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The Next Generation In The Study Of Custer's Last Stand
Remember Little Bighorn
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Remember Little Bighorn: Indians, Soldiers, and Scouts Tell Their Stories
by Paul Robert Walker
Book Review by Bob Reece, October 2006
It is a common held belief that writing a children’s book is easy. In actual fact, it is one of the most complex forms of writing. Tracey E. Dils in her book, You Can Write Children’s Books states, “Because of the special nature of this audience…most writers find that writing for children is as challenging or more challenging than writing for other audiences.” What could be more challenging than writing on the subject of the Battle of the Little Bighorn for children?
A young reader’s book about the battle is long overdue, so it appears that National Geographic has filled that gap with Paul Walker’s Remember Little Bighorn. It also includes a thought-provoking introduction by the battlefields’ chief historian, John Doerner.
Books like these have an opportunity to capture a child’s imagination, stoke the fires of passion, and lead to further reading. That’s exactly what happened to me when I was 14. I checked out of my school library Frazier Hunt’s I Fought With Custer. Although not a children’s book, it was a book that got me hooked on this story. Hunt related the battle through survivor Charles Windolph, and told a dramatic story of the struggle between life and death. I still remember how I felt when Reno’s soldiers were retreating across the Little Bighorn; I quickly realized that fighting Indians was nothing like in the movies.
I believe that Remember Little Bighorn will inspire young readers, like Hunt’s book, to read further on this subject. Remember Little Bighorn is written for ages 10 and up. It’s amazing how well Walker has taken such a huge and complex story as the Battle of the Little Bighorn and sculpted it into a short, precise narrative. Walker understands the most important points, and none of his chosen topics space is wasted. There is plenty of drama mostly told through soldier and Indian accounts. There is no sensationalism here; young readers are more sophisticated than we realize.
Most importantly, Walker succeeds where many adult books fail; he masters his subject in just 61 short pages, while some authors can't even come close with 610. You’ll discover an honest portrayal of George Armstrong Custer and the U. S. Army, as well as Plains Indian life. No officer becomes a scapegoat for failure, and there is not just one warrior who saves the day. What your young reader will experience is gritty warfare between human beings who became sadly wrapped up in a lost cause.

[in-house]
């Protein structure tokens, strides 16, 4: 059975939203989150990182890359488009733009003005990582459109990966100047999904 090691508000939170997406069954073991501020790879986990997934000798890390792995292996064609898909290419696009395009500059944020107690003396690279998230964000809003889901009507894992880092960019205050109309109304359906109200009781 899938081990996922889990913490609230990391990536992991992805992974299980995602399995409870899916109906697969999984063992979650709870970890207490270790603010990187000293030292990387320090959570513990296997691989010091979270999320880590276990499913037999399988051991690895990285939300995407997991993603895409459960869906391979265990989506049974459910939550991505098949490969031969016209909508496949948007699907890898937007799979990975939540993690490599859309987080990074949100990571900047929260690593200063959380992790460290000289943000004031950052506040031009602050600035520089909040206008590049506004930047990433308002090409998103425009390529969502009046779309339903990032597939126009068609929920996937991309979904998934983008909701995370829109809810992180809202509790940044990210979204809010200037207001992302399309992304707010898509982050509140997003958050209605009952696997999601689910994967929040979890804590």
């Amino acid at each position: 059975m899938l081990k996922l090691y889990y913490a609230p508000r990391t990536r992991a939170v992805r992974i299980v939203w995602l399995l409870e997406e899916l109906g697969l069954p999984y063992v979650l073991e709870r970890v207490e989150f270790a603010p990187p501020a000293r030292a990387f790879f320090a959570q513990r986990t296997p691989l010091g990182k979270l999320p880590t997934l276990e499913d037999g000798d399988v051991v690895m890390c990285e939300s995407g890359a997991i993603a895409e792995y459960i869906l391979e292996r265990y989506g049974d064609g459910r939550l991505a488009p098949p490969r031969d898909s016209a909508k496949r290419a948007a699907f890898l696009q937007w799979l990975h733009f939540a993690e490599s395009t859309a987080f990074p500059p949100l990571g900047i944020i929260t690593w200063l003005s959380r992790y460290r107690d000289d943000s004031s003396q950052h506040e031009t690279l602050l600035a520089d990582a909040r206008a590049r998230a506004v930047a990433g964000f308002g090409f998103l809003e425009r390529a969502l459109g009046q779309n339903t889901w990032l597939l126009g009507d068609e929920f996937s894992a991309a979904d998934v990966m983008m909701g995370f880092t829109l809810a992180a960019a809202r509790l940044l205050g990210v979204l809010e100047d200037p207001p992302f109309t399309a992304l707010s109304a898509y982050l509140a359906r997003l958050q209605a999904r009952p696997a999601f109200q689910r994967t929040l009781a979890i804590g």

Although there are minor errors such as the warriors leaving Reno’s fight to challenge Custer by charging south instead of north (Note: The author informed me in an email dated May 31, 2009 that this error has been corrected in the second edition), the errors are very few. Instead, we enjoy a powerful narrative that I’m confident will inspire your child or grandchild to ask further questions.
The book is packed with exceptional graphics (could we expect less from National Geographic), high quality photographs (many provided by Friends’ member Glen Swanson), and easy to follow colorful maps. You’ll find Indian drawings of the battle, Martin Pate paintings, Private Windolph’s Medal of Honor, and many photos of the participants from both sides.
The Epilogue includes a detailed “Time Line of Battles for Indian Land” that I predict you will use as a reference for your own future study. This time line is divided into three segments; 1.) “Selected Battles, Treaties, and Other Key Events 1607-1789”, 2.) 1790-1849, and 3.) 1850-1890. There is a high-level time line for the Battle of the Little Bighorn as well.
Also included is a short but superb bibliography that will make your job a lot easier when your young reader asks what other books are available to investigate. Finally, there is a selected postscript for the principal players quoted in the book.
Remember Little Bighorn is a perfect addition to the plethora of books about the battle, though its flaws are minor and finally immaterial, its ability to capture the passion of young readers far surpasses earlier children’s books on the same subject.
Note: Remember Little Bighorn: Indians, Soldiers, and Scouts Tell Their Stories is part of the “Remember” series produced by National Geographic. Other titles include: Remember Pearl Harbor: Japanese And American Survivors Tell Their Stories, Remember D-Day: Both Sides Tell Their Stories, and Remember World War II: Kids Who Survived Tell Their Stories.
Copyright 1999-2013 Bob Reece
Friends Little Bighorn Battlefield, P.O. Box 636, Crow Agency, MT 59022